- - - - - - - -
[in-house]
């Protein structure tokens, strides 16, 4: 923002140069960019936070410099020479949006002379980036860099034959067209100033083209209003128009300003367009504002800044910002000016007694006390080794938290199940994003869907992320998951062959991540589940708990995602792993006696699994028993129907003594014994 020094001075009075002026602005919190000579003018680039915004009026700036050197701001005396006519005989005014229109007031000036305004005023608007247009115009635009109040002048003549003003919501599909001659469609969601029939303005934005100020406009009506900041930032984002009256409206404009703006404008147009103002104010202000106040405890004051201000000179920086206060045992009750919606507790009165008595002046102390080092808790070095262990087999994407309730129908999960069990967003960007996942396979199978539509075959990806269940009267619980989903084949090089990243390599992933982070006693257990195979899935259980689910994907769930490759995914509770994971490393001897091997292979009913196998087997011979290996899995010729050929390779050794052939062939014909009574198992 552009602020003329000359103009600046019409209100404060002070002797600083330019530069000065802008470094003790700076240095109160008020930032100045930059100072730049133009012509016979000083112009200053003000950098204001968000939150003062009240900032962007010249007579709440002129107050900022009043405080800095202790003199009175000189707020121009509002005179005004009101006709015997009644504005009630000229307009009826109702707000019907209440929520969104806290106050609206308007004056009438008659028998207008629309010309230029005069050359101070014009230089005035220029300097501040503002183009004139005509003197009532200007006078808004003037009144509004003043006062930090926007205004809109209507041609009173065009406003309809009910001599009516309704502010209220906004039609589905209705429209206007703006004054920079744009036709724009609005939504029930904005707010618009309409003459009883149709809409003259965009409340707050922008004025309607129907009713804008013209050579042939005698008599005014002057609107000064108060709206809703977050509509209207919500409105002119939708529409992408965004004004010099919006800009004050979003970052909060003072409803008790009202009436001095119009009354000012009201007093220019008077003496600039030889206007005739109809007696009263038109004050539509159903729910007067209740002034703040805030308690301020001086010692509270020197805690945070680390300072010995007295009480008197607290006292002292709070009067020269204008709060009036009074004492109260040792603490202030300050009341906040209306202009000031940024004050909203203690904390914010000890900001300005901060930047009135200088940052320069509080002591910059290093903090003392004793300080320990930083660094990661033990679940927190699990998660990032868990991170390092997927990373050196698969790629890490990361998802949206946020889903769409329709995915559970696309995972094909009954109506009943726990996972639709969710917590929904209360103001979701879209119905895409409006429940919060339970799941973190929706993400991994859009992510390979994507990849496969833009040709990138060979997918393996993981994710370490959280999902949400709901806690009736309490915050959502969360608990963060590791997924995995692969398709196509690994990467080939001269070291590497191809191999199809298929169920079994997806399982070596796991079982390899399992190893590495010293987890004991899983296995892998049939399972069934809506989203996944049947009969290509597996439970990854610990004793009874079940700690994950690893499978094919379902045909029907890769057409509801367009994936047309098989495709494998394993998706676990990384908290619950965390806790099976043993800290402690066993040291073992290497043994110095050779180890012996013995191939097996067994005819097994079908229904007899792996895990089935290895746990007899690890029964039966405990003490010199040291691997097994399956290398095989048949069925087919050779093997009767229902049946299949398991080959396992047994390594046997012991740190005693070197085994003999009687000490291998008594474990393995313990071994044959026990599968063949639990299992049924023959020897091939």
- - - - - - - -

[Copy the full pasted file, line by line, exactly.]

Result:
[in-house]
């Protein structure tokens, strides 16, 4: 923002140069960019936070410099020479949006002379980036860099034959067209100033083209209003128009300003367009504002800044910002000016007694006390080794938290199940994003869907992320998951062959991540589940708990995602792993006696699994028993129907003594014994 020094001075009075002026602005919190000579003018680039915004009026700036050197701001005396006519005989005014229109007031000036305004005023608007247009115009635009109040002048003549003003919501599909001659469609969601029939303005934005100020406009009506900041930032984002009256409206404009703006404008147009103002104010202000106040405890004051201000000179920086206060045992009750919606507790009165008595002046102390080092808790070095262990087999994407309730129908999960069990967003960007996942396979199978539509075959990806269940009267619980989903084949090089990243390599992933982070006693257990195979899935259980689910994907769930490759995914509770994971490393001897091997292979009913196998087997011979290996899995010729050929390779050794052939062939014909009574198992 552009602020003329000359103009600046019409209100404060002070002797600083330019530069000065802008470094003790700076240095109160008020930032100045930059100072730049133009012509016979000083112009200053003000950098204001968000939150003062009240900032962007010249007579709440002129107050900022009043405080800095202790003199009175000189707020121009509002005179005004009101006709015997009644504005009630000229307009009826109702707000019907209440929520969104806290106050609206308007004056009438008659028998207008629309010309230029005069050359101070014009230089005035220029300097501040503002183009004139005509003197009532200007006078808004003037009144509004003043006062930090926007205004809109209507041609009173065009406003309809009910001599009516309704502010209220906004039609589905209705429209206007703006004054920079744009036709724009609005939504029930904005707010618009309409003459009883149709809409003259965009409340707050922008004025309607129907009713804008013209050579042939005698008599005014002057609107000064108060709206809703977050509509209207919500409105002119939708529409992408965004004004010099919006800009004050979003970052909060003072409803008790009202009436001095119009009354000012009201007093220019008077003496600039030889206007005739109809007696009263038109004050539509159903729910007067209740002034703040805030308690301020001086010692509270020197805690945070680390300072010995007295009480008197607290006292002292709070009067020269204008709060009036009074004492109260040792603490202030300050009341906040209306202009000031940024004050909203203690904390914010000890900001300005901060930047009135200088940052320069509080002591910059290093903090003392004793300080320990930083660094990661033990679940927190699990998660990032868990991170390092997927990373050196698969790629890490990361998802949206946020889903769409329709995915559970696309995972094909009954109506009943726990996972639709969710917590929904209360103001979701879209119905895409409006429940919060339970799941973190929706993400991994859009992510390979994507990849496969833009040709990138060979997918393996993981994710370490959280999902949400709901806690009736309490915050959502969360608990963060590791997924995995692969398709196509690994990467080939001269070291590497191809191999199809298929169920079994997806399982070596796991079982390899399992190893590495010293987890004991899983296995892998049939399972069934809506989203996944049947009969290509597996439970990854610990004793009874079940700690994950690893499978094919379902045909029907890769057409509801367009994936047309098989495709494998394993998706676990990384908290619950965390806790099976043993800290402690066993040291073992290497043994110095050779180890012996013995191939097996067994005819097994079908229904007899792996895990089935290895746990007899690890029964039966405990003490010199040291691997097994399956290398095989048949069925087919050779093997009767229902049946299949398991080959396992047994390594046997012991740190005693070197085994003999009687000490291998008594474990393995313990071994044959026990599968063949639990299992049924023959020897091939």